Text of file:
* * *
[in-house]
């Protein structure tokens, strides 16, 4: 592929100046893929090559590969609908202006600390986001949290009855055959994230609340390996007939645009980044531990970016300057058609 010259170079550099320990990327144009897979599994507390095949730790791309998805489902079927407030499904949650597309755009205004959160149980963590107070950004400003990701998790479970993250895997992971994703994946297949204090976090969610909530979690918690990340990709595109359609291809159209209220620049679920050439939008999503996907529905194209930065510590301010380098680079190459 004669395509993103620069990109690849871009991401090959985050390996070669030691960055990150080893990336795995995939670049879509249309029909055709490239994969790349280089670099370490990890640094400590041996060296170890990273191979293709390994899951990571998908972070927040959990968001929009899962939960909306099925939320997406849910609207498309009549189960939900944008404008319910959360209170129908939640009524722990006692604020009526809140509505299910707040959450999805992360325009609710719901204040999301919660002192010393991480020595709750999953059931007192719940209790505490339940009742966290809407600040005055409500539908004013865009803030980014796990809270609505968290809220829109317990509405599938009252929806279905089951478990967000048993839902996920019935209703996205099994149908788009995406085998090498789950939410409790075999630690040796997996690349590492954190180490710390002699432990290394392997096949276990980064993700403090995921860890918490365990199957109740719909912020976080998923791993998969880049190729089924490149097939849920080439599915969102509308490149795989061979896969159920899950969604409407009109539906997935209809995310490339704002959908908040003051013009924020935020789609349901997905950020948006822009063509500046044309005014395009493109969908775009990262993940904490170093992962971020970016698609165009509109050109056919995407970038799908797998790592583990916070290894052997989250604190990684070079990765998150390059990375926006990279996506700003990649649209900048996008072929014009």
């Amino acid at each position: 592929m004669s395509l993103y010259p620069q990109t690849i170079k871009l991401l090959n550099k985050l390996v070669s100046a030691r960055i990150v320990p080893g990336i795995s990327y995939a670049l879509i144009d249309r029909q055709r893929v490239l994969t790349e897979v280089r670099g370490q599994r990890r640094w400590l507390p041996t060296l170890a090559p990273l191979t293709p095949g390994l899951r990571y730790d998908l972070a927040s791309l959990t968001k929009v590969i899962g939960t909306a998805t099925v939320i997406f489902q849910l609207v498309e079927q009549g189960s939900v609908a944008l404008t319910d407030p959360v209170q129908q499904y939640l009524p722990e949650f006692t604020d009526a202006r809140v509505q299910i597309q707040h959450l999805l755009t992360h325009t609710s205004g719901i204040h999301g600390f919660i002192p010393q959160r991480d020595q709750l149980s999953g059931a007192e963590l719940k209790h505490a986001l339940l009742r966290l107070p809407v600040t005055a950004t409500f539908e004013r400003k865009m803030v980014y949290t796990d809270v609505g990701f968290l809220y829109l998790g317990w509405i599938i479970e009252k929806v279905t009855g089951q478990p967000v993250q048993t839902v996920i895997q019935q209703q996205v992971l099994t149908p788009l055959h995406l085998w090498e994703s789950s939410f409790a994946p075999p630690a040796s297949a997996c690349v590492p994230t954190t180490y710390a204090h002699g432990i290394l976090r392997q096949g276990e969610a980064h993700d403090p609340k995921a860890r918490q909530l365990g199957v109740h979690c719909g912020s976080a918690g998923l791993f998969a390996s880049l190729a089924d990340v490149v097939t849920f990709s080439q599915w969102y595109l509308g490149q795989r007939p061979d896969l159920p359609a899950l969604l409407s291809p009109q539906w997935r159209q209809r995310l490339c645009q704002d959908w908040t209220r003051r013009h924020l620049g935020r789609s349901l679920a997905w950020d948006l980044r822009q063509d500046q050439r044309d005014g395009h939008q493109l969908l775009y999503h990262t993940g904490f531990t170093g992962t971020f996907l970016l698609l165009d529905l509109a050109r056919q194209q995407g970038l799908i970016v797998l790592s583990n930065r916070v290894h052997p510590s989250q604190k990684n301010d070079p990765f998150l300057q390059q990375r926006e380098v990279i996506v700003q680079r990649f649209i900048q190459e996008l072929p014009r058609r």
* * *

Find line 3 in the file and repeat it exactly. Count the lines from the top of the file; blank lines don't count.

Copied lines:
């Amino acid at each position: 592929m004669s395509l993103y010259p620069q990109t690849i170079k871009l991401l090959n550099k985050l390996v070669s100046a030691r960055i990150v320990p080893g990336i795995s990327y995939a670049l879509i144009d249309r029909q055709r893929v490239l994969t790349e897979v280089r670099g370490q599994r990890r640094w400590l507390p041996t060296l170890a090559p990273l191979t293709p095949g390994l899951r990571y730790d998908l972070a927040s791309l959990t968001k929009v590969i899962g939960t909306a998805t099925v939320i997406f489902q849910l609207v498309e079927q009549g189960s939900v609908a944008l404008t319910d407030p959360v209170q129908q499904y939640l009524p722990e949650f006692t604020d009526a202006r809140v509505q299910i597309q707040h959450l999805l755009t992360h325009t609710s205004g719901i204040h999301g600390f919660i002192p010393q959160r991480d020595q709750l149980s999953g059931a007192e963590l719940k209790h505490a986001l339940l009742r966290l107070p809407v600040t005055a950004t409500f539908e004013r400003k865009m803030v980014y949290t796990d809270v609505g990701f968290l809220y829109l998790g317990w509405i599938i479970e009252k929806v279905t009855g089951q478990p967000v993250q048993t839902v996920i895997q019935q209703q996205v992971l099994t149908p788009l055959h995406l085998w090498e994703s789950s939410f409790a994946p075999p630690a040796s297949a997996c690349v590492p994230t954190t180490y710390a204090h002699g432990i290394l976090r392997q096949g276990e969610a980064h993700d403090p609340k995921a860890r918490q909530l365990g199957v109740h979690c719909g912020s976080a918690g998923l791993f998969a390996s880049l190729a089924d990340v490149v097939t849920f990709s080439q599915w969102y595109l509308g490149q795989r007939p061979d896969l159920p359609a899950l969604l409407s291809p009109q539906w997935r159209q209809r995310l490339c645009q704002d959908w908040t209220r003051r013009h924020l620049g935020r789609s349901l679920a997905w950020d948006l980044r822009q063509d500046q050439r044309d005014g395009h939008q493109l969908l775009y999503h990262t993940g904490f531990t170093g992962t971020f996907l970016l698609l165009d529905l509109a050109r056919q194209q995407g970038l799908i970016v797998l790592s583990n930065r916070v290894h052997p510590s989250q604190k990684n301010d070079p990765f998150l300057q390059q990375r926006e380098v990279i996506v700003q680079r990649f649209i900048q190459e996008l072929p014009r058609r």